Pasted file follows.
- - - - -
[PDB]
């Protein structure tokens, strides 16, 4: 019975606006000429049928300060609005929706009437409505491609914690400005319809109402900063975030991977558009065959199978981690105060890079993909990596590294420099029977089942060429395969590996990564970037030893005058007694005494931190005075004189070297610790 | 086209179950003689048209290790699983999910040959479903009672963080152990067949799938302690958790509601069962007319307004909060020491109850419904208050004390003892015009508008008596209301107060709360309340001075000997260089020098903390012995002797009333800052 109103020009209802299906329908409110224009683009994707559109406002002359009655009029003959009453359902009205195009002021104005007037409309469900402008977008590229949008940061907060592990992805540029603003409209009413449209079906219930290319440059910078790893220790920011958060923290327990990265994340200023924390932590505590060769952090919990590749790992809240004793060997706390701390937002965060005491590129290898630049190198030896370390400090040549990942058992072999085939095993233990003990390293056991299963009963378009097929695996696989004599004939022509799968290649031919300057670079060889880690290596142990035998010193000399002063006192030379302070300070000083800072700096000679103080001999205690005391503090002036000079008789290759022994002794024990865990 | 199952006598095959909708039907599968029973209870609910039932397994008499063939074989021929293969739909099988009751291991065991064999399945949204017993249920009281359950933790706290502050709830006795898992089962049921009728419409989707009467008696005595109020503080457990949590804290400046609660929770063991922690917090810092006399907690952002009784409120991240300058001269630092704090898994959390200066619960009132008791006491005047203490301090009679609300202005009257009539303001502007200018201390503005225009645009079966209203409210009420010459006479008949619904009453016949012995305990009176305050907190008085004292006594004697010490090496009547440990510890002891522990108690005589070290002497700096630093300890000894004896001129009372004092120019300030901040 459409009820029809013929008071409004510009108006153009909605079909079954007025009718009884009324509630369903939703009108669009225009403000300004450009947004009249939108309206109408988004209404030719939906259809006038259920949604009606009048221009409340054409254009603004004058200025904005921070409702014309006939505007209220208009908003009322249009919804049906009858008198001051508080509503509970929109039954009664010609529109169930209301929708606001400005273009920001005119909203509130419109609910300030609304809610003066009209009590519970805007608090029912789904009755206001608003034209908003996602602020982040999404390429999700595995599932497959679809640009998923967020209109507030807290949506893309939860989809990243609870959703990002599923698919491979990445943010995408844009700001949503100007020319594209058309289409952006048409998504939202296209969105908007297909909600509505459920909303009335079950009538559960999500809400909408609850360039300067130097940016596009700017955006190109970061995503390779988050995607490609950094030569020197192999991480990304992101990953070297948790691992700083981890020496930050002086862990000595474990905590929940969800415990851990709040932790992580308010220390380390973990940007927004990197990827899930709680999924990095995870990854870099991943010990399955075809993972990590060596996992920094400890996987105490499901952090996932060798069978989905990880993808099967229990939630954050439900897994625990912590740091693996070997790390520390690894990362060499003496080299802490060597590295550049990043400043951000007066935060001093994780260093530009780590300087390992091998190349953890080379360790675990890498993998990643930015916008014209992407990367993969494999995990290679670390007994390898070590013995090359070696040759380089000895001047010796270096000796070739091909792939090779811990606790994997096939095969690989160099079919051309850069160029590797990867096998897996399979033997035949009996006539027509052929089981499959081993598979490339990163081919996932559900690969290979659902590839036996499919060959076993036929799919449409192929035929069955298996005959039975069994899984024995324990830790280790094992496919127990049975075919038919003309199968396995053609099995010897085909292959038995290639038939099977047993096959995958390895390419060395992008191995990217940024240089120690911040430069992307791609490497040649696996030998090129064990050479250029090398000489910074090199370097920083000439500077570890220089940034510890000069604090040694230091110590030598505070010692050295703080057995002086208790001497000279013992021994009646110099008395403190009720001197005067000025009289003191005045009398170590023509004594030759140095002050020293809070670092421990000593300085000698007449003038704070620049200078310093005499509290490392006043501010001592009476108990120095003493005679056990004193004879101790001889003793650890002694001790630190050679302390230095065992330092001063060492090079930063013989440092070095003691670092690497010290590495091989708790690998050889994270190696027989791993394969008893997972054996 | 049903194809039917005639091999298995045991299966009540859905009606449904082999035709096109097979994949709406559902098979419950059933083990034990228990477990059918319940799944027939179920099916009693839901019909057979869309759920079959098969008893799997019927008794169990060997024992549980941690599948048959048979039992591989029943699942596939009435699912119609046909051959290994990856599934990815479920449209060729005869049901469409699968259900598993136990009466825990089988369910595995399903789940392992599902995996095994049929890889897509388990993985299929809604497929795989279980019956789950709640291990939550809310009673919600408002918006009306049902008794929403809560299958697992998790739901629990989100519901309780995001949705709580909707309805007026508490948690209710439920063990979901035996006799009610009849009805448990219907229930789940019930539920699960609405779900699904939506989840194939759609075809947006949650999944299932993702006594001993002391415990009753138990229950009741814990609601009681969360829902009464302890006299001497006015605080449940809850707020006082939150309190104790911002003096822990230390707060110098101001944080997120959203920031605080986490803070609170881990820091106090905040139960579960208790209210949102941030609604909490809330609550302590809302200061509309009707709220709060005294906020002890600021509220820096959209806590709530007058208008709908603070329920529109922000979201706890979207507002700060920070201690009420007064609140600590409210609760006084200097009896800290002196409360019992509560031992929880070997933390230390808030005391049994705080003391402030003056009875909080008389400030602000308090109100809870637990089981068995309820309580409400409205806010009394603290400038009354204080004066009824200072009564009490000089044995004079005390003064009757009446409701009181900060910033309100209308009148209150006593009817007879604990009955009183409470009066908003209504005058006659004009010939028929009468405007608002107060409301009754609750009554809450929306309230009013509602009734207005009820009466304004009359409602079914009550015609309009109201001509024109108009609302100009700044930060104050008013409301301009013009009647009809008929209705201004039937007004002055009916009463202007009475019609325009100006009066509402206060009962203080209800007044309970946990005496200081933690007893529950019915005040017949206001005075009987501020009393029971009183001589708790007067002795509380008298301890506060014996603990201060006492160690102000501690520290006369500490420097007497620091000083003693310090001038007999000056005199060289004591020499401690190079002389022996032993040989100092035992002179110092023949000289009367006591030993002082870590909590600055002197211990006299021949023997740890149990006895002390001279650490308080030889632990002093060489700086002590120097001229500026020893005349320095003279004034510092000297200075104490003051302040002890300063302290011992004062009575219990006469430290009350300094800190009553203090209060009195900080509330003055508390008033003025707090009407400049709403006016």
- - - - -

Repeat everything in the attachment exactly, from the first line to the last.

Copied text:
[PDB]
């Protein structure tokens, strides 16, 4: 019975606006000429049928300060609005929706009437409505491609914690400005319809109402900063975030991977558009065959199978981690105060890079993909990596590294420099029977089942060429395969590996990564970037030893005058007694005494931190005075004189070297610790 | 086209179950003689048209290790699983999910040959479903009672963080152990067949799938302690958790509601069962007319307004909060020491109850419904208050004390003892015009508008008596209301107060709360309340001075000997260089020098903390012995002797009333800052 109103020009209802299906329908409110224009683009994707559109406002002359009655009029003959009453359902009205195009002021104005007037409309469900402008977008590229949008940061907060592990992805540029603003409209009413449209079906219930290319440059910078790893220790920011958060923290327990990265994340200023924390932590505590060769952090919990590749790992809240004793060997706390701390937002965060005491590129290898630049190198030896370390400090040549990942058992072999085939095993233990003990390293056991299963009963378009097929695996696989004599004939022509799968290649031919300057670079060889880690290596142990035998010193000399002063006192030379302070300070000083800072700096000679103080001999205690005391503090002036000079008789290759022994002794024990865990 | 199952006598095959909708039907599968029973209870609910039932397994008499063939074989021929293969739909099988009751291991065991064999399945949204017993249920009281359950933790706290502050709830006795898992089962049921009728419409989707009467008696005595109020503080457990949590804290400046609660929770063991922690917090810092006399907690952002009784409120991240300058001269630092704090898994959390200066619960009132008791006491005047203490301090009679609300202005009257009539303001502007200018201390503005225009645009079966209203409210009420010459006479008949619904009453016949012995305990009176305050907190008085004292006594004697010490090496009547440990510890002891522990108690005589070290002497700096630093300890000894004896001129009372004092120019300030901040 459409009820029809013929008071409004510009108006153009909605079909079954007025009718009884009324509630369903939703009108669009225009403000300004450009947004009249939108309206109408988004209404030719939906259809006038259920949604009606009048221009409340054409254009603004004058200025904005921070409702014309006939505007209220208009908003009322249009919804049906009858008198001051508080509503509970929109039954009664010609529109169930209301929708606001400005273009920001005119909203509130419109609910300030609304809610003066009209009590519970805007608090029912789904009755206001608003034209908003996602602020982040999404390429999700595995599932497959679809640009998923967020209109507030807290949506893309939860989809990243609870959703990002599923698919491979990445943010995408844009700001949503100007020319594209058309289409952006048409998504939202296209969105908007297909909600509505459920909303009335079950009538559960999500809400909408609850360039300067130097940016596009700017955006190109970061995503390779988050995607490609950094030569020197192999991480990304992101990953070297948790691992700083981890020496930050002086862990000595474990905590929940969800415990851990709040932790992580308010220390380390973990940007927004990197990827899930709680999924990095995870990854870099991943010990399955075809993972990590060596996992920094400890996987105490499901952090996932060798069978989905990880993808099967229990939630954050439900897994625990912590740091693996070997790390520390690894990362060499003496080299802490060597590295550049990043400043951000007066935060001093994780260093530009780590300087390992091998190349953890080379360790675990890498993998990643930015916008014209992407990367993969494999995990290679670390007994390898070590013995090359070696040759380089000895001047010796270096000796070739091909792939090779811990606790994997096939095969690989160099079919051309850069160029590797990867096998897996399979033997035949009996006539027509052929089981499959081993598979490339990163081919996932559900690969290979659902590839036996499919060959076993036929799919449409192929035929069955298996005959039975069994899984024995324990830790280790094992496919127990049975075919038919003309199968396995053609099995010897085909292959038995290639038939099977047993096959995958390895390419060395992008191995990217940024240089120690911040430069992307791609490497040649696996030998090129064990050479250029090398000489910074090199370097920083000439500077570890220089940034510890000069604090040694230091110590030598505070010692050295703080057995002086208790001497000279013992021994009646110099008395403190009720001197005067000025009289003191005045009398170590023509004594030759140095002050020293809070670092421990000593300085000698007449003038704070620049200078310093005499509290490392006043501010001592009476108990120095003493005679056990004193004879101790001889003793650890002694001790630190050679302390230095065992330092001063060492090079930063013989440092070095003691670092690497010290590495091989708790690998050889994270190696027989791993394969008893997972054996 | 049903194809039917005639091999298995045991299966009540859905009606449904082999035709096109097979994949709406559902098979419950059933083990034990228990477990059918319940799944027939179920099916009693839901019909057979869309759920079959098969008893799997019927008794169990060997024992549980941690599948048959048979039992591989029943699942596939009435699912119609046909051959290994990856599934990815479920449209060729005869049901469409699968259900598993136990009466825990089988369910595995399903789940392992599902995996095994049929890889897509388990993985299929809604497929795989279980019956789950709640291990939550809310009673919600408002918006009306049902008794929403809560299958697992998790739901629990989100519901309780995001949705709580909707309805007026508490948690209710439920063990979901035996006799009610009849009805448990219907229930789940019930539920699960609405779900699904939506989840194939759609075809947006949650999944299932993702006594001993002391415990009753138990229950009741814990609601009681969360829902009464302890006299001497006015605080449940809850707020006082939150309190104790911002003096822990230390707060110098101001944080997120959203920031605080986490803070609170881990820091106090905040139960579960208790209210949102941030609604909490809330609550302590809302200061509309009707709220709060005294906020002890600021509220820096959209806590709530007058208008709908603070329920529109922000979201706890979207507002700060920070201690009420007064609140600590409210609760006084200097009896800290002196409360019992509560031992929880070997933390230390808030005391049994705080003391402030003056009875909080008389400030602000308090109100809870637990089981068995309820309580409400409205806010009394603290400038009354204080004066009824200072009564009490000089044995004079005390003064009757009446409701009181900060910033309100209308009148209150006593009817007879604990009955009183409470009066908003209504005058006659004009010939028929009468405007608002107060409301009754609750009554809450929306309230009013509602009734207005009820009466304004009359409602079914009550015609309009109201001509024109108009609302100009700044930060104050008013409301301009013009009647009809008929209705201004039937007004002055009916009463202007009475019609325009100006009066509402206060009962203080209800007044309970946990005496200081933690007893529950019915005040017949206001005075009987501020009393029971009183001589708790007067002795509380008298301890506060014996603990201060006492160690102000501690520290006369500490420097007497620091000083003693310090001038007999000056005199060289004591020499401690190079002389022996032993040989100092035992002179110092023949000289009367006591030993002082870590909590600055002197211990006299021949023997740890149990006895002390001279650490308080030889632990002093060489700086002590120097001229500026020893005349320095003279004034510092000297200075104490003051302040002890300063302290011992004062009575219990006469430290009350300094800190009553203090209060009195900080509330003055508390008033003025707090009407400049709403006016």